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Online courses offer advanced aviation education, for free
AVweb
If you're interested in airplanes and wish you knew more about aerodynamics — or air traffic control, space policy, satellite engineering or airline management — you can study all of those topics and more, for free, at the Massachusetts Institute of Technology, via their OpenCourseware website. Each course features a syllabus, readings, video lectures and projects that you can complete at your own pace.
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Georgia company helps 97-year-old live out her dream to fly again
Marietta Daily Journal
Vilma Hofer was the first woman pilot licensed to fly solo in Czechoslovakia more than 70 years ago, and her love of flying has never wavered. Thanks to a Kennesaw, Ga., company in the business of making dreams come true, she was able to take to the air again at age 97, flying over the skies of Cobb County in a vintage open-cockpit bi-plane built in 1940.
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TRENDING ARTICLES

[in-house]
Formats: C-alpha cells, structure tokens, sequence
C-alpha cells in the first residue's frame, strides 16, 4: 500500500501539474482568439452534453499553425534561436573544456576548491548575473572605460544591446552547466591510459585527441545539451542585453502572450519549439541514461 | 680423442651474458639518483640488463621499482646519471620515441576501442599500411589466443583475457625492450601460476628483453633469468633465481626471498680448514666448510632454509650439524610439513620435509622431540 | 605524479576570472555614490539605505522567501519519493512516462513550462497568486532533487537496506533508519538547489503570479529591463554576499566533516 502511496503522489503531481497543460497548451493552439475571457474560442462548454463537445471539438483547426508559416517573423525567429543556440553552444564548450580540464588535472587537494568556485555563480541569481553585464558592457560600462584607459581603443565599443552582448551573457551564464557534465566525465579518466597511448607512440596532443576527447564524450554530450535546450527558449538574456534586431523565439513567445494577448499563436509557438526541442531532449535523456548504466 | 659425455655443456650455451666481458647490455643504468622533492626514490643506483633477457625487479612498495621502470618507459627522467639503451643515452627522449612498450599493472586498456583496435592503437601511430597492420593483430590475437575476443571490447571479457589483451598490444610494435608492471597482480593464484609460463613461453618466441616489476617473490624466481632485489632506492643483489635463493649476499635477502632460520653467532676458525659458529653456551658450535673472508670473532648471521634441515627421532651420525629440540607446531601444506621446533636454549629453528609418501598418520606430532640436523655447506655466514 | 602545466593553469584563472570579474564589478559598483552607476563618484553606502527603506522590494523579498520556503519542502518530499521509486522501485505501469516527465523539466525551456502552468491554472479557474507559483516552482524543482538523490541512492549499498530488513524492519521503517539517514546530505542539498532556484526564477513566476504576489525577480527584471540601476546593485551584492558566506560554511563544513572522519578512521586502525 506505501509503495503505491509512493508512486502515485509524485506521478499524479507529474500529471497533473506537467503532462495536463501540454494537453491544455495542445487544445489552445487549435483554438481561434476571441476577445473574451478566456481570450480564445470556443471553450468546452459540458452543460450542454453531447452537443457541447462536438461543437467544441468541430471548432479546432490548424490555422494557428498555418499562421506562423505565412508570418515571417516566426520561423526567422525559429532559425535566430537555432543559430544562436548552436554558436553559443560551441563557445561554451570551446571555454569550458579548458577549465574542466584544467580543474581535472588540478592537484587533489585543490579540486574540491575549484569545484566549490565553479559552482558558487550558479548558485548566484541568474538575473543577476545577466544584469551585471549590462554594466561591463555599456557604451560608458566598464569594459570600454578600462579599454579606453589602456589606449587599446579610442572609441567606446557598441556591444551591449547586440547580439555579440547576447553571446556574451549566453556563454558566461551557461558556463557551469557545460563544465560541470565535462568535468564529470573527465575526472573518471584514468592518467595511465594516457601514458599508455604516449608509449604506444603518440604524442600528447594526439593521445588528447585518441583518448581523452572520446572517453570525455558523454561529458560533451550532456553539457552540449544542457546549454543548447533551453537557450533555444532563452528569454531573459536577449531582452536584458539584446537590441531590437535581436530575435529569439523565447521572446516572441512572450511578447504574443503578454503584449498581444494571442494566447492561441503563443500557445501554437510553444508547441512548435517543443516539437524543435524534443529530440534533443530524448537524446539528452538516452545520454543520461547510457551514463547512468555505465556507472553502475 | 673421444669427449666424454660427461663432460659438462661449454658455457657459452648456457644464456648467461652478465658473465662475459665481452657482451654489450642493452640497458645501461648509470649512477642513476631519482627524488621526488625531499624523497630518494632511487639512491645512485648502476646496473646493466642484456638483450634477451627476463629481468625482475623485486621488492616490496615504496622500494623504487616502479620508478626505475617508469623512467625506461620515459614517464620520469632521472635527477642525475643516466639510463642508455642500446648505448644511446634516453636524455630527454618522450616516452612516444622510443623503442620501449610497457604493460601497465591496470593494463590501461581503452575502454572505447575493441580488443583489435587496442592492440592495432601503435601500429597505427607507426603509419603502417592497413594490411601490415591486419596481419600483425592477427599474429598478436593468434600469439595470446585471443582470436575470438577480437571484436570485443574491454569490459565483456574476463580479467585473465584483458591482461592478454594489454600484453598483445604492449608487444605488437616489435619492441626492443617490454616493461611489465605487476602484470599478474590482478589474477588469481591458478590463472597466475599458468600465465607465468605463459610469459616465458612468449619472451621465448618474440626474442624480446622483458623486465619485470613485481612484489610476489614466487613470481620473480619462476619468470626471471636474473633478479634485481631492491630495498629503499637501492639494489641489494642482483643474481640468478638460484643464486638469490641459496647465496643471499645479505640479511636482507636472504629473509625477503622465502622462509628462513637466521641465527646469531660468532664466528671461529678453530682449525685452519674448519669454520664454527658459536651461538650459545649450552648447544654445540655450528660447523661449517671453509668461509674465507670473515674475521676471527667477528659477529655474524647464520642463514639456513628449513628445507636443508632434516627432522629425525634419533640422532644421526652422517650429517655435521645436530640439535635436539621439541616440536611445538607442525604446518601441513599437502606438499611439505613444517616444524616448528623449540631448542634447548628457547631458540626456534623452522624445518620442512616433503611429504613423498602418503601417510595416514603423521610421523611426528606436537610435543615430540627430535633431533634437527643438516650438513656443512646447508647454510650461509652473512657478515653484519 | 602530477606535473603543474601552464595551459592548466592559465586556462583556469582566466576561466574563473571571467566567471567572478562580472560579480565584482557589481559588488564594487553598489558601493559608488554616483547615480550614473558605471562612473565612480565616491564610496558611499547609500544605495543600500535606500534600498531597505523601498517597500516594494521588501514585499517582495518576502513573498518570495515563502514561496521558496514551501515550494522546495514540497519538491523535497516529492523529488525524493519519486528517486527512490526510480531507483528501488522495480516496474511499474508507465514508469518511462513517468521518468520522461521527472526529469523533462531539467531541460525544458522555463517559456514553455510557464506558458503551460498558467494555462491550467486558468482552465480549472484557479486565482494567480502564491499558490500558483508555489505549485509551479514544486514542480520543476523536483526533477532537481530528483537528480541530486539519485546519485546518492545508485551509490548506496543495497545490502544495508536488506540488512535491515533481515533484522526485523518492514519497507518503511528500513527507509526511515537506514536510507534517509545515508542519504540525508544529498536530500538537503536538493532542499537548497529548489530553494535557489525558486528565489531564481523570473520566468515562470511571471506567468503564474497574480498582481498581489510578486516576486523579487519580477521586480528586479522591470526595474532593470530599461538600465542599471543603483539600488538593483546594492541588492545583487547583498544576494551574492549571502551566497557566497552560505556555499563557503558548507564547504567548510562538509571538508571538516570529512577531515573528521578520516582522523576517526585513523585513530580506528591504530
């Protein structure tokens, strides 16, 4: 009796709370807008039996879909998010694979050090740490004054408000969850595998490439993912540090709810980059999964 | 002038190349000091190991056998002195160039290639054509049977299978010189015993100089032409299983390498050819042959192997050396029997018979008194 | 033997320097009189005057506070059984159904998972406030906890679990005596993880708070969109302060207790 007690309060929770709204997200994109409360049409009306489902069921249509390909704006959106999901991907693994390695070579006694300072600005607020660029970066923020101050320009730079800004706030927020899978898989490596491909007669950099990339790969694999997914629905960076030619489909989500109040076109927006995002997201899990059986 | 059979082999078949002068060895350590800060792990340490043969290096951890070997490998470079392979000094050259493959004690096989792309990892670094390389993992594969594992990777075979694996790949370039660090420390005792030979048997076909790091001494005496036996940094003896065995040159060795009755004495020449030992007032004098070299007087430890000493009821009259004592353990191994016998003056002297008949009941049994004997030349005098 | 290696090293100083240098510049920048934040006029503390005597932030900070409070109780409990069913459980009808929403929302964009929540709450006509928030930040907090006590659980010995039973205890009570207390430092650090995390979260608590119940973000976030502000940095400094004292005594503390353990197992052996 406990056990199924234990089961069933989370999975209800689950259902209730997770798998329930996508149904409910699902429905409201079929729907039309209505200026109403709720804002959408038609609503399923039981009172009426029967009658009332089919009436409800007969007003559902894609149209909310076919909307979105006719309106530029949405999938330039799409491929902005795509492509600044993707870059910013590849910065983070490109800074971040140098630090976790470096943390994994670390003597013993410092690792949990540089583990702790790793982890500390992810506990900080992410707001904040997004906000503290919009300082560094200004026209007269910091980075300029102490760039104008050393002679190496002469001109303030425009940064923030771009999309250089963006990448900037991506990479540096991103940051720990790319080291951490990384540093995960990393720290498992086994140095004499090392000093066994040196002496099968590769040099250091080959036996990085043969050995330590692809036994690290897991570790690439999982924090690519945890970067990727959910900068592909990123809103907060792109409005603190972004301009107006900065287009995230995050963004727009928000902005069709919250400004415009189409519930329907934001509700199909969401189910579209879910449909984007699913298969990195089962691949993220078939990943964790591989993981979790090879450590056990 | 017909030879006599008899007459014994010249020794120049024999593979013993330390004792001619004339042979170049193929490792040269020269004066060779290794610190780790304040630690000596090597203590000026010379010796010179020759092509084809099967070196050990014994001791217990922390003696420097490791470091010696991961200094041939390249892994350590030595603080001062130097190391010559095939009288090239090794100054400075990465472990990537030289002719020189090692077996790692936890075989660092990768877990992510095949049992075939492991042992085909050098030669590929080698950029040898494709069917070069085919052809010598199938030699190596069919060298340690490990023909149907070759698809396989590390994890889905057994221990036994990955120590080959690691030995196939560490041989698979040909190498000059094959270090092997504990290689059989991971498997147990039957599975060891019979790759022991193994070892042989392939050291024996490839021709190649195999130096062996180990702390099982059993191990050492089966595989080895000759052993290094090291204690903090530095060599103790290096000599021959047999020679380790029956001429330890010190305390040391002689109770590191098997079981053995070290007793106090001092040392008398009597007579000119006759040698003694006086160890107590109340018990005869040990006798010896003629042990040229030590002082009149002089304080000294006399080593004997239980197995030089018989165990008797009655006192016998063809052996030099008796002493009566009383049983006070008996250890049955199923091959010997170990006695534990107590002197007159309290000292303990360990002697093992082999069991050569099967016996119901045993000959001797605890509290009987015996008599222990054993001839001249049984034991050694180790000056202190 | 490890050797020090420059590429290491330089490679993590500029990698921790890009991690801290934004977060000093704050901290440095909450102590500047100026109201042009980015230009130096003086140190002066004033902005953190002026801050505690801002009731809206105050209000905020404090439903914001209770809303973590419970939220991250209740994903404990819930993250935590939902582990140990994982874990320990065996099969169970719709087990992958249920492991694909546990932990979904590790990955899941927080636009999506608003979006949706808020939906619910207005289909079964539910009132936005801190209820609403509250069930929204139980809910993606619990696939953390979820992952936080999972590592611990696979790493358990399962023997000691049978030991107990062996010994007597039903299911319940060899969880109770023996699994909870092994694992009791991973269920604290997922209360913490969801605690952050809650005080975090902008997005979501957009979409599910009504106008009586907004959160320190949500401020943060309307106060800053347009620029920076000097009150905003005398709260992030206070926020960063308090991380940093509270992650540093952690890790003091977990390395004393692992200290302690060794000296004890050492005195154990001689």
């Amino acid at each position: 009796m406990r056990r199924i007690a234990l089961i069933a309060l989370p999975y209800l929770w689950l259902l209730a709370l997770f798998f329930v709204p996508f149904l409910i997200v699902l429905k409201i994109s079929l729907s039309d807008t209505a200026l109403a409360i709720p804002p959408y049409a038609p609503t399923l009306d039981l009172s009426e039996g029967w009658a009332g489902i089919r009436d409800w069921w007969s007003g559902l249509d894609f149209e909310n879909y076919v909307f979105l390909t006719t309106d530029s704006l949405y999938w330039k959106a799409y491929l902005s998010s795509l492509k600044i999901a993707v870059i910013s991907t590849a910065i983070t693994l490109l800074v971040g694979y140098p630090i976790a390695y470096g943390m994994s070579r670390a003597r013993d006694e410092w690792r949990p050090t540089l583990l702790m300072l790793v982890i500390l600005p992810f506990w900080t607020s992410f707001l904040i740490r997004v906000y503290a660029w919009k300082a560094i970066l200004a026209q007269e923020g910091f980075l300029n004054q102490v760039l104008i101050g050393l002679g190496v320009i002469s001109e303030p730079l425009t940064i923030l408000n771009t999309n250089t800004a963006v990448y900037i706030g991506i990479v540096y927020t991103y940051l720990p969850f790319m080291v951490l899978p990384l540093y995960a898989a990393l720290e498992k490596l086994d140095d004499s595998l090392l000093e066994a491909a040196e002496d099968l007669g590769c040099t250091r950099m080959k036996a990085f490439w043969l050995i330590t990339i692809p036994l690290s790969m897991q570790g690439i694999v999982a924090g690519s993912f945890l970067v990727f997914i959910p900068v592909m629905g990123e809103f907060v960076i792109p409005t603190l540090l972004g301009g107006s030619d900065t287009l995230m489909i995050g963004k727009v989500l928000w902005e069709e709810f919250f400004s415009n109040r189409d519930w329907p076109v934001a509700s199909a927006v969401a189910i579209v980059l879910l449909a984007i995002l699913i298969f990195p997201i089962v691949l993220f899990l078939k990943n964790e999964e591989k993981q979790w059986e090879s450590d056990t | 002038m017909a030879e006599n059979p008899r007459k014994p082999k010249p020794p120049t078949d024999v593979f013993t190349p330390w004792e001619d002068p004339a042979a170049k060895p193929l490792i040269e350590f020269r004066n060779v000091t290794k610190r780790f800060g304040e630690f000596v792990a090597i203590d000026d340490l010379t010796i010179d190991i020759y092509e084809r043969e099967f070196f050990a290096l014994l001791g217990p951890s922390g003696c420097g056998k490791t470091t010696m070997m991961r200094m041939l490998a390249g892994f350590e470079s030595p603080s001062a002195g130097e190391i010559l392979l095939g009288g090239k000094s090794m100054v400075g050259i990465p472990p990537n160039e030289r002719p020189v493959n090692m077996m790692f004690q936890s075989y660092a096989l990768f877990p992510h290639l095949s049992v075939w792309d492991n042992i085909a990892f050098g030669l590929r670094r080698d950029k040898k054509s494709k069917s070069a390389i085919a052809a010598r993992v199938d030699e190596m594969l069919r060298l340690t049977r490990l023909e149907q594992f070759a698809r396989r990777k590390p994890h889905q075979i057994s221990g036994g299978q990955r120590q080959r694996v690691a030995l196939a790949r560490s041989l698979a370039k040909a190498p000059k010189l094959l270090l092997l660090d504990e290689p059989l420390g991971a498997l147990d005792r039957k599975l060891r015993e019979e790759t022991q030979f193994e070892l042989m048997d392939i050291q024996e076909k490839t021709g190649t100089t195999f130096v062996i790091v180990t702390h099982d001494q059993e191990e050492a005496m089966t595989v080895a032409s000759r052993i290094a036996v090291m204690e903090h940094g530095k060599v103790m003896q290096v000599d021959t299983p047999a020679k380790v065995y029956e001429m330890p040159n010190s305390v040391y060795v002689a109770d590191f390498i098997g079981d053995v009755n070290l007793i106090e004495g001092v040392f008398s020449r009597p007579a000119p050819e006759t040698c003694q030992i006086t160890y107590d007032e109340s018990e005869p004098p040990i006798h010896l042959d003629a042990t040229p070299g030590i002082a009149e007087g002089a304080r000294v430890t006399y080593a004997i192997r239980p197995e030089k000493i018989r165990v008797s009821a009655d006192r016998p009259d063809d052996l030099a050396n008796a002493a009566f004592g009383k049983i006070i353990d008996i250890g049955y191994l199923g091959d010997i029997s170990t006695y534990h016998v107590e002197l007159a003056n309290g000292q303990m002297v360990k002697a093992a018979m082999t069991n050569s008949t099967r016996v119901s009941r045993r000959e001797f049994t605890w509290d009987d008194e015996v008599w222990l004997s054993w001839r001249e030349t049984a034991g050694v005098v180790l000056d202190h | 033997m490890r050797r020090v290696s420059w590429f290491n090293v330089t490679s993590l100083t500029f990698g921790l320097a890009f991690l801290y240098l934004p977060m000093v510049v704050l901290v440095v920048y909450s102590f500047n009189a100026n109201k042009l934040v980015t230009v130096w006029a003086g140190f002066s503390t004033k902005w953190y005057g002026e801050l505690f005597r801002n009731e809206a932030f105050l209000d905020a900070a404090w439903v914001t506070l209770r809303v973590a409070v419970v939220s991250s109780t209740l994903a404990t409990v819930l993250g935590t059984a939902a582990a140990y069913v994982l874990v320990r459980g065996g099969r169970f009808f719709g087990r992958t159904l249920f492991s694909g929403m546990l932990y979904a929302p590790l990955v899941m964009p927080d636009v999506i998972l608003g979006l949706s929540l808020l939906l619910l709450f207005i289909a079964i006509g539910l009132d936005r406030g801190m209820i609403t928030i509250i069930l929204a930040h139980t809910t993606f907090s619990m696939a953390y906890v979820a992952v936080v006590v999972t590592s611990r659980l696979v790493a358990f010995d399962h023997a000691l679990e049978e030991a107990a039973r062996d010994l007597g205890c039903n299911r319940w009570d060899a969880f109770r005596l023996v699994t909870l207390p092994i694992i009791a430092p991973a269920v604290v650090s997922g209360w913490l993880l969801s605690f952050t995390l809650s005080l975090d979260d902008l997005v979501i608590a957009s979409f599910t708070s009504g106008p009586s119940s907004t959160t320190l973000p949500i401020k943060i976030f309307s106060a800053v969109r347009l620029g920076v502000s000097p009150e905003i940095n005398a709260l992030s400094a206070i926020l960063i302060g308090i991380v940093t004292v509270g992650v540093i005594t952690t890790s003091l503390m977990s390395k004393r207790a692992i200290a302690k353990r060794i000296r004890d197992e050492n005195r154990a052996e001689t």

Missed last week's issue? See which articles your colleagues read most.

    FAA finalizes policy on blocking aircraft tracking (AVweb)
Why your helicopter seat feels like a brick (By Mark Huber)
Oregon pilot gives people a taste of the old days (Albany Democrat-Herald)
Thermal turbulence (PilotWorkshop.com)

Click here to see what else you missed.


World War II-era planes land in Iowa
Oskaloosa Herald
Several World War II-era planes could be seen landing at the Oskaloosa Municipal Airport in Iowa. The hum of their engines and brilliant flashing colors brought a past era to life. In an email to the Herald before the flight, Stephen Black, president of Friends of Naval Air Station Ottumwa, explained.
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FROM I FLY AMERICA


Diabetics may still put flying in their diets
by: Charlie Spence, Aviation Writer and IFA Member
According to the American Diabetes Association 23.6 million children and adults in the United States have diabetes. Many myths about the condition persist, one being that people with the condition cannot get a pilot's license. That myth might keep many people who love flying from even trying for a medical certificate or those with a pilot certificate to not go for the next flight physical. Let's set it straight: the Federal Aviation Administration has established a policy that permits the special issuance medical certification of insulin-treated applicants for third-class medical certification.
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FLYING Magazine available to IFA
I Fly America